Coalition Politics

In an earlier post arguing that any carbon tax that emerges from a real political process is not likely to closely resemble academic theory, I said that:

It doesn’t require complete cynicism to observe that political coalitions are not entirely composed of philosopher-kings debating the good of humanity. Trillions of dollars of assets and millions of jobs will be threatened by pushing a huge portion of a currently widely-distributed tax burden onto a subset of the economy. What do you think the reactions of the good people of Wyoming, North Dakota, and Alaska will be to the idea of paying for huge tax cuts for their beloved countrymen in New York, California and Florida? The senators for any 20 states can block most legislation. In my original NR article, I described how, in a presidential election, this dynamic would likely play out to punish harshly any candidate foolish enough to propose such a tax.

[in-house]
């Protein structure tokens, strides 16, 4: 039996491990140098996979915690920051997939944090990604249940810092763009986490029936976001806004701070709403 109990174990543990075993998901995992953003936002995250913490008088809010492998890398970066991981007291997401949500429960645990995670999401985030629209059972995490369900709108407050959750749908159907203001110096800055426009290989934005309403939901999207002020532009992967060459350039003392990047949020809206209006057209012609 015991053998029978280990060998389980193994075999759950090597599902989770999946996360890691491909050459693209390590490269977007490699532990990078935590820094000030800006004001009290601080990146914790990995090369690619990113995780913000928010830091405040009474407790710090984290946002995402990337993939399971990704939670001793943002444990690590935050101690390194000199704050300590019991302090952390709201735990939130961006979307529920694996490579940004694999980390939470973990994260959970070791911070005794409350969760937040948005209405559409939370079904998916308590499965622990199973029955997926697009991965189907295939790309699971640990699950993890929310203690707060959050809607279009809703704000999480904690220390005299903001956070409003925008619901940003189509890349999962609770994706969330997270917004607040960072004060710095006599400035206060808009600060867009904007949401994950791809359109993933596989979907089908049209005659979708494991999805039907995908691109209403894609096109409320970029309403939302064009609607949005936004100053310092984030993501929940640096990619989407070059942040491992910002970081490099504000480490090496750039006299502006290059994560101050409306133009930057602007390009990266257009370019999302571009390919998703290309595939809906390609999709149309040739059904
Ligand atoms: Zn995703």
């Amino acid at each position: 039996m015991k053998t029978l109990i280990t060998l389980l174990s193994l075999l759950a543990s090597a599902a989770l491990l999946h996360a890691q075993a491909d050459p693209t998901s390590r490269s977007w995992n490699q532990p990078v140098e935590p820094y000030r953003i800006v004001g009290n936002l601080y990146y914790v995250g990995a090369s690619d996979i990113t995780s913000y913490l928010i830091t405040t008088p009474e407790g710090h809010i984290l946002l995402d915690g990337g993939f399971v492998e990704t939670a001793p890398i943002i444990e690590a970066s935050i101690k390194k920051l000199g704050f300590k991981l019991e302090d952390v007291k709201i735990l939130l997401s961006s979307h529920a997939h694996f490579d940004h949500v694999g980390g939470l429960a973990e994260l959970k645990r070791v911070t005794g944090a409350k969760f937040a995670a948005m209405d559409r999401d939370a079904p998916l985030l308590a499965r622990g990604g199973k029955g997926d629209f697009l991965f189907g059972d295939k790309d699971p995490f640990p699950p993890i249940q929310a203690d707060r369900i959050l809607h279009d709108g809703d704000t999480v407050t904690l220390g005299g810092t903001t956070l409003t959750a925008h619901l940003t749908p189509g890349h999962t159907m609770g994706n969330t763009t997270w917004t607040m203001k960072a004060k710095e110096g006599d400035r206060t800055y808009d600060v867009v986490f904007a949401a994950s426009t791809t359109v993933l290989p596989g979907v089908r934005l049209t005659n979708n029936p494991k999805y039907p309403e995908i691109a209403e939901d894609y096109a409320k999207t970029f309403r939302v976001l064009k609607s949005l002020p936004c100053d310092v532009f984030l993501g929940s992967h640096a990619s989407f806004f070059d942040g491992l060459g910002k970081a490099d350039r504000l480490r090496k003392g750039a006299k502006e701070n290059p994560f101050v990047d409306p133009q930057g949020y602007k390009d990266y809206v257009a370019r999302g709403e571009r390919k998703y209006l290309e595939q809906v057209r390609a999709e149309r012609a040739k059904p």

In support of this, consider the following quick chart that I did (inspired by analysis that I remember from Roger Pielke, Jr.) that compares the % of the 2004 vote that went for Bush to CO2 emissions per capita by state:

Now correlation doesn’t imply causality, and there are many reasons for such a correlation, but it does point to the idea that there is a natural, in fact basically pre-existing, Senate coalition to charge an enormous toll on the rest of the country for agreement to aggressive abatement of carbon emissions.